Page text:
Custom OpenStreetMap data processing with osm2pgsql Flex backend

Osm2pgsql tool is quite famous in the OpenStreetMap community : it allows to transform raw OSM data into a ready-to-use PostgreSQL database. It is commonly used for setting up rendering or geocoding databases. People also use it to run various data analysis, which are made quite simple using extensions like PostGIS. However, for a quite long time, it was not so intuitive to fine tune osm2pgsql to go further. This is now past as Jochen Topf released a new « flex back-end » (still in experimental phase). This mode allows to configure how the database should look at the end of data process. In particular, you can process relations and copy tags they carry on other features like nodes or ways. Some documentation and examples are now available.

As I’m working on GeoDataMine (an easy-to-use OSM data extractor for local authorities), I was stuck on a very simple use case : getting street names from associatedStreet relations. In street numbers exports I was producing, street name were available when it was set as addr:street tag on nodes, but not when a node was a part of associatedStreet relation. This was frustrating : information exists, but you can’t access it. When Flex back-end was released, I was curious about if it allowed to solve this issue. TL;DR : it does ! Let’s get through my Flex journey.

Compiling osm2pgsql

First step is to make available latest osm2pgsql version available on your machine. If it is not (yet) available in your distribution repositories, you can compile it. Don’t be afraid, the process is quite straightforward. Just make sure you’re getting latest version (master branch of the Git repository).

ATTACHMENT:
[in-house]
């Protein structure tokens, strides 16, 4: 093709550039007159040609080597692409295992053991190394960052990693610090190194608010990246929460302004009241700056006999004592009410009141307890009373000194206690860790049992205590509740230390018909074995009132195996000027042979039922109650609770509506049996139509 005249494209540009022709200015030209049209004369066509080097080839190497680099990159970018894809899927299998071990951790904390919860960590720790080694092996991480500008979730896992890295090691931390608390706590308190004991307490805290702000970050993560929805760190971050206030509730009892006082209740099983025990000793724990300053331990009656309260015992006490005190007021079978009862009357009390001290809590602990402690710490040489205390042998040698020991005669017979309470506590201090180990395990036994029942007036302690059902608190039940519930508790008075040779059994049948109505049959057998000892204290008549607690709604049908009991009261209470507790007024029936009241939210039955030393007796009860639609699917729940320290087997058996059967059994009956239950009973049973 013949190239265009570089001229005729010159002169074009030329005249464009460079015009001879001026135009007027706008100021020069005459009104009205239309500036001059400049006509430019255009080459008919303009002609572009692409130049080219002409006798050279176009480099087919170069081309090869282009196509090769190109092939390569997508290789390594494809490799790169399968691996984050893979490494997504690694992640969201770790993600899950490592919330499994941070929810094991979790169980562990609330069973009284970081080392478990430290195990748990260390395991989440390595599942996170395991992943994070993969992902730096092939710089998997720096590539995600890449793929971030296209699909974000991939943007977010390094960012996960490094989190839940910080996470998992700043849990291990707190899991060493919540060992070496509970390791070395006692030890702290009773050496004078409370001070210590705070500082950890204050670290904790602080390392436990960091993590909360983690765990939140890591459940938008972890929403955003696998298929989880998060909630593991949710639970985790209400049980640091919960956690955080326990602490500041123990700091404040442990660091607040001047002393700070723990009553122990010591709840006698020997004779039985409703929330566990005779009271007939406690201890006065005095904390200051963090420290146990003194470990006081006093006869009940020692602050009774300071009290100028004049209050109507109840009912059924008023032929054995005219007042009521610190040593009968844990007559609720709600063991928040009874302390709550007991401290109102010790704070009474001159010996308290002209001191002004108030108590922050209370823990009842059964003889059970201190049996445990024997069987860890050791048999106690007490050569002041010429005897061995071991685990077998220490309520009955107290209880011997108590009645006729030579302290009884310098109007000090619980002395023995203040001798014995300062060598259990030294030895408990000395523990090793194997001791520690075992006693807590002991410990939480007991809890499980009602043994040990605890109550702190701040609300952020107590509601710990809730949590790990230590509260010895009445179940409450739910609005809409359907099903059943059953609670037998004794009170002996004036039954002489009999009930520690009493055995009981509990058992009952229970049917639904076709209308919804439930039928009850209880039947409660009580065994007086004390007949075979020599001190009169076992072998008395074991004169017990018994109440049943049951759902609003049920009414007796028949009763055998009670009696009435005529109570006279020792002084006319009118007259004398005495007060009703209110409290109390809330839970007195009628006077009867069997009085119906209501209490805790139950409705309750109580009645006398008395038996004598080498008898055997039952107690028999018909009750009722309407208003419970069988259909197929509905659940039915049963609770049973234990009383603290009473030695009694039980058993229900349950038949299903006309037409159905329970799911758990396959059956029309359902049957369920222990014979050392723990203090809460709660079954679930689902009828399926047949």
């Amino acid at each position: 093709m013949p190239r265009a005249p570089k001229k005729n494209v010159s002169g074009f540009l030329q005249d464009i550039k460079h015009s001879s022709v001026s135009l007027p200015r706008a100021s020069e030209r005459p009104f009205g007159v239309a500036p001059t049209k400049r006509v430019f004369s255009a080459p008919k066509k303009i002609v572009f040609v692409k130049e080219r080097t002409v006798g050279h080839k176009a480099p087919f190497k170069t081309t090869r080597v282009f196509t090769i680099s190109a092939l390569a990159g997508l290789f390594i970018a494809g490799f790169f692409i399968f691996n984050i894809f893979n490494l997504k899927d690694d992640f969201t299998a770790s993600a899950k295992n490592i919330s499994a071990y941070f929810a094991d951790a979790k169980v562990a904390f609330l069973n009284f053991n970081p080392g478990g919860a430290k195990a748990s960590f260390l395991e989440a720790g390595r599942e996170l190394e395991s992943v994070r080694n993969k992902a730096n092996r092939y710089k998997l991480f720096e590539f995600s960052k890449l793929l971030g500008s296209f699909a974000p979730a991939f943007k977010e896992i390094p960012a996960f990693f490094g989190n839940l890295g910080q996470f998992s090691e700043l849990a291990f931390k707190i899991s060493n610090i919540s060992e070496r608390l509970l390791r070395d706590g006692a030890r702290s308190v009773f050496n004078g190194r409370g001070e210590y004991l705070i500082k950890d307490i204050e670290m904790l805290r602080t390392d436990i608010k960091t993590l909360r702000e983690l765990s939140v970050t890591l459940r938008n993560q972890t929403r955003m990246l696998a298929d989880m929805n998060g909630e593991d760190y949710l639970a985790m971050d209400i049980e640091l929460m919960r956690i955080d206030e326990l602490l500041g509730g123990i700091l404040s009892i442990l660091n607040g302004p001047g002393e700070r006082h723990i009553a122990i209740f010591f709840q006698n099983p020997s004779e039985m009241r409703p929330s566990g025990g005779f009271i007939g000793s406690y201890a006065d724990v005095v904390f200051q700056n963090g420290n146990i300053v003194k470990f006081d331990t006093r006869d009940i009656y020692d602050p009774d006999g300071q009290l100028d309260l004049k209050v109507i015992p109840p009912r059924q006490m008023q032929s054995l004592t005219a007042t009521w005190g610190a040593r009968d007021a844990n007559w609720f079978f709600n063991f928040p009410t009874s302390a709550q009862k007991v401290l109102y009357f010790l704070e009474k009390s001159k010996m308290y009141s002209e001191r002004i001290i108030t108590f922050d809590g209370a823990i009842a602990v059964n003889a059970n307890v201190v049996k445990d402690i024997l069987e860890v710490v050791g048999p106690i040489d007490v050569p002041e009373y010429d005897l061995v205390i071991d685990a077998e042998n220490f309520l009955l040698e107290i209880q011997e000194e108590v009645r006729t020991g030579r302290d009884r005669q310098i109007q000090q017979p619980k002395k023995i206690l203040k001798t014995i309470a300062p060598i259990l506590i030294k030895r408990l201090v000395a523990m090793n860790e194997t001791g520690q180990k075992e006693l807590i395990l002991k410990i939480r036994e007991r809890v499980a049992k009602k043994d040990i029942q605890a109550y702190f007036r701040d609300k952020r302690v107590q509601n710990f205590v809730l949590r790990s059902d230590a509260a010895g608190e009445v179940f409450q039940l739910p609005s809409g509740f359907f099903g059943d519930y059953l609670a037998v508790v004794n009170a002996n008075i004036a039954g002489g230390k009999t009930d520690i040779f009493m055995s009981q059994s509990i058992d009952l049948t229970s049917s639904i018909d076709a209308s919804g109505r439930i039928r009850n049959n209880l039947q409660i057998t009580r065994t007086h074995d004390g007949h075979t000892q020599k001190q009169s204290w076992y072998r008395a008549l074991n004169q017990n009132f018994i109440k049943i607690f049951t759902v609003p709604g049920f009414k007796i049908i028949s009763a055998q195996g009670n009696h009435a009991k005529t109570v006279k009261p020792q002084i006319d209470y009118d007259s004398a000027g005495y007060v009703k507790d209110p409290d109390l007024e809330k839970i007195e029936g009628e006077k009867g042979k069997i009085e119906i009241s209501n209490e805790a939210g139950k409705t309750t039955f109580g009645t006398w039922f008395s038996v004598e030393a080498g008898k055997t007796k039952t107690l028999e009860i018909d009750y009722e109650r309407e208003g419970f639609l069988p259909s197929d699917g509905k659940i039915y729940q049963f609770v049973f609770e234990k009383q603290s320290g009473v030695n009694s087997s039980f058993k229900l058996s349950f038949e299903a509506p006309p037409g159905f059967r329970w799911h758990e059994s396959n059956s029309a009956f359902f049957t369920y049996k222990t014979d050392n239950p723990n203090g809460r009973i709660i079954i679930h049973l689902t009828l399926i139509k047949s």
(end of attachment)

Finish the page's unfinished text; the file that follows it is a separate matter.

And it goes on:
Configuring Flex back-end

Next step is to create a Lua script to define what the database will look like after osm2pgsql import process. Some examples are available in the repository. I’m going for the compatible.lua file, as it mimics original back-end structure.


I want to have a rel_tags columns, similar to tags hstore but for storing all tags coming from relation. So, I just add a new column in my existing tables structure :

tables.point = osm2pgsql.define_table{
    columns = {
        { column = 'tags', type = 'hstore' },
        { column = 'rel_tags', type = 'hstore' },
        { column = 'way', type = 'point' }

Note that this will work for addresses, as each node will only be part of one associatedStreet relation. If you’re working with bus lines for example, you will need a database structure handling features being part of several relations of same type.

Relation tags > node table

Creating your custom tables is a really interesting new feature in this Flex back-end. Here, I will create a table to associate relation tags to a node ID. This can be done after other tables declaration :

tables.relation_node = osm2pgsql.define_relation_table(
    'planet_osm_relation_node', -- The name of the table
        { column = 'node_id', type = 'bigint' },
        { column = 'rel_tags', type = 'hstore' }
    } -- List of supplementary columns

We do this only for nodes, as ways will be processed using another mechanism.

Process stages for ways

Flex back-end offers to process ways and relations in two separate stages :

  • Stage 1 : default initial processing. Each OSM object is reviewed, but you can only access information concerning directly this object. For a node its tags and coordinates, for a way its tags and list of nodes, for a relation its tags and list of members. So no way to get relation tags when reviewing a node or way. But you can mark here a feature as needing a second review, after every feature has already been seen.
  • Stage 2 : marked features are viewed a second time. There, you can access global variables from your script where you have stored useful information. For example, for a way ID, all tags of relations it is a part of. You can then put these tags in the database for definitive storage. Note that features marking only works for ways and relations as now (that’s why I’m using the relation_node table above) !

So let’s use this system to store relation metadata in a global variable, then associate it to ways. First, we create an empty global variable (near the start of script) :